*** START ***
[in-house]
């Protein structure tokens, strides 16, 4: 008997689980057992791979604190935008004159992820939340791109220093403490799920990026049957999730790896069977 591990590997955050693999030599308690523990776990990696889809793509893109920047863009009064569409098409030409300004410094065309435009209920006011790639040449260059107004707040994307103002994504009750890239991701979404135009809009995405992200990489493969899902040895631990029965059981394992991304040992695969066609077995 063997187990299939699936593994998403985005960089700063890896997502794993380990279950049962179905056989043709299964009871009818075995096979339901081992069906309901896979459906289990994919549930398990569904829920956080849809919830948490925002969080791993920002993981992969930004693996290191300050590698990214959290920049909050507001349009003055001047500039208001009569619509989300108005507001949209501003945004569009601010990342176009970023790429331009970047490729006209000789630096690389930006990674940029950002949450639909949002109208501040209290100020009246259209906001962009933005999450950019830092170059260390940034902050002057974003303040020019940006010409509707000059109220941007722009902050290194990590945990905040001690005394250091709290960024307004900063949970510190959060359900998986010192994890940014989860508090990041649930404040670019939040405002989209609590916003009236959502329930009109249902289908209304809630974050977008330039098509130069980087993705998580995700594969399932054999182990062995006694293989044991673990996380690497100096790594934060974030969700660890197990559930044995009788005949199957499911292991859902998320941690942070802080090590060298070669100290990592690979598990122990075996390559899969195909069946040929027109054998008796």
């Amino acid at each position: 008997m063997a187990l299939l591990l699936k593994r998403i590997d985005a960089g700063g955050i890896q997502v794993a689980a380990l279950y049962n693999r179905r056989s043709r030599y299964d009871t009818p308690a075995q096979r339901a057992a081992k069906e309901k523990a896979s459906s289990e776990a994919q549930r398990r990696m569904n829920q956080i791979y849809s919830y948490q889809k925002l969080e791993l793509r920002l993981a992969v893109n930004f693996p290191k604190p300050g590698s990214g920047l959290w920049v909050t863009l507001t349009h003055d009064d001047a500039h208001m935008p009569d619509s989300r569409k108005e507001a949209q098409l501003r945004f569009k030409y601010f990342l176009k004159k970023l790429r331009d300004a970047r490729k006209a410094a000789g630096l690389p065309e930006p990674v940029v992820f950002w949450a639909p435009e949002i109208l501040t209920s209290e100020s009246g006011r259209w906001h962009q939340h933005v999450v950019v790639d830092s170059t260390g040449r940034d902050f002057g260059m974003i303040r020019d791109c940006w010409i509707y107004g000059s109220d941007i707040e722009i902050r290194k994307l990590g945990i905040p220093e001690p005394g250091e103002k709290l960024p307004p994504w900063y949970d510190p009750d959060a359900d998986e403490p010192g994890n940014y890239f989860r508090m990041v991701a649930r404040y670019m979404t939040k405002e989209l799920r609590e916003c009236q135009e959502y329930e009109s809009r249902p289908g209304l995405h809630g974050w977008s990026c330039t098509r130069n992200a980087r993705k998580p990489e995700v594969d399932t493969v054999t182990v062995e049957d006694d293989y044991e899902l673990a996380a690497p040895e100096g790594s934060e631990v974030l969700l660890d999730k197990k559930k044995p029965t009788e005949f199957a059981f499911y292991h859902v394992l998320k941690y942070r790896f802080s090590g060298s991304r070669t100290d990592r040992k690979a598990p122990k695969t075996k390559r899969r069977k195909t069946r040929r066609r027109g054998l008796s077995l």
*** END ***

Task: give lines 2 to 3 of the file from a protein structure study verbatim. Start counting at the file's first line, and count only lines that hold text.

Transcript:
């Protein structure tokens, strides 16, 4: 008997689980057992791979604190935008004159992820939340791109220093403490799920990026049957999730790896069977 591990590997955050693999030599308690523990776990990696889809793509893109920047863009009064569409098409030409300004410094065309435009209920006011790639040449260059107004707040994307103002994504009750890239991701979404135009809009995405992200990489493969899902040895631990029965059981394992991304040992695969066609077995 063997187990299939699936593994998403985005960089700063890896997502794993380990279950049962179905056989043709299964009871009818075995096979339901081992069906309901896979459906289990994919549930398990569904829920956080849809919830948490925002969080791993920002993981992969930004693996290191300050590698990214959290920049909050507001349009003055001047500039208001009569619509989300108005507001949209501003945004569009601010990342176009970023790429331009970047490729006209000789630096690389930006990674940029950002949450639909949002109208501040209290100020009246259209906001962009933005999450950019830092170059260390940034902050002057974003303040020019940006010409509707000059109220941007722009902050290194990590945990905040001690005394250091709290960024307004900063949970510190959060359900998986010192994890940014989860508090990041649930404040670019939040405002989209609590916003009236959502329930009109249902289908209304809630974050977008330039098509130069980087993705998580995700594969399932054999182990062995006694293989044991673990996380690497100096790594934060974030969700660890197990559930044995009788005949199957499911292991859902998320941690942070802080090590060298070669100290990592690979598990122990075996390559899969195909069946040929027109054998008796």
């Amino acid at each position: 008997m063997a187990l299939l591990l699936k593994r998403i590997d985005a960089g700063g955050i890896q997502v794993a689980a380990l279950y049962n693999r179905r056989s043709r030599y299964d009871t009818p308690a075995q096979r339901a057992a081992k069906e309901k523990a896979s459906s289990e776990a994919q549930r398990r990696m569904n829920q956080i791979y849809s919830y948490q889809k925002l969080e791993l793509r920002l993981a992969v893109n930004f693996p290191k604190p300050g590698s990214g920047l959290w920049v909050t863009l507001t349009h003055d009064d001047a500039h208001m935008p009569d619509s989300r569409k108005e507001a949209q098409l501003r945004f569009k030409y601010f990342l176009k004159k970023l790429r331009d300004a970047r490729k006209a410094a000789g630096l690389p065309e930006p990674v940029v992820f950002w949450a639909p435009e949002i109208l501040t209920s209290e100020s009246g006011r259209w906001h962009q939340h933005v999450v950019v790639d830092s170059t260390g040449r940034d902050f002057g260059m974003i303040r020019d791109c940006w010409i509707y107004g000059s109220d941007i707040e722009i902050r290194k994307l990590g945990i905040p220093e001690p005394g250091e103002k709290l960024p307004p994504w900063y949970d510190p009750d959060a359900d998986e403490p010192g994890n940014y890239f989860r508090m990041v991701a649930r404040y670019m979404t939040k405002e989209l799920r609590e916003c009236q135009e959502y329930e009109s809009r249902p289908g209304l995405h809630g974050w977008s990026c330039t098509r130069n992200a980087r993705k998580p990489e995700v594969d399932t493969v054999t182990v062995e049957d006694d293989y044991e899902l673990a996380a690497p040895e100096g790594s934060e631990v974030l969700l660890d999730k197990k559930k044995p029965t009788e005949f199957a059981f499911y292991h859902v394992l998320k941690y942070r790896f802080s090590g060298s991304r070669t100290d990592r040992k690979a598990p122990k695969t075996k390559r899969r069977k195909t069946r040929r066609r027109g054998l008796s077995l």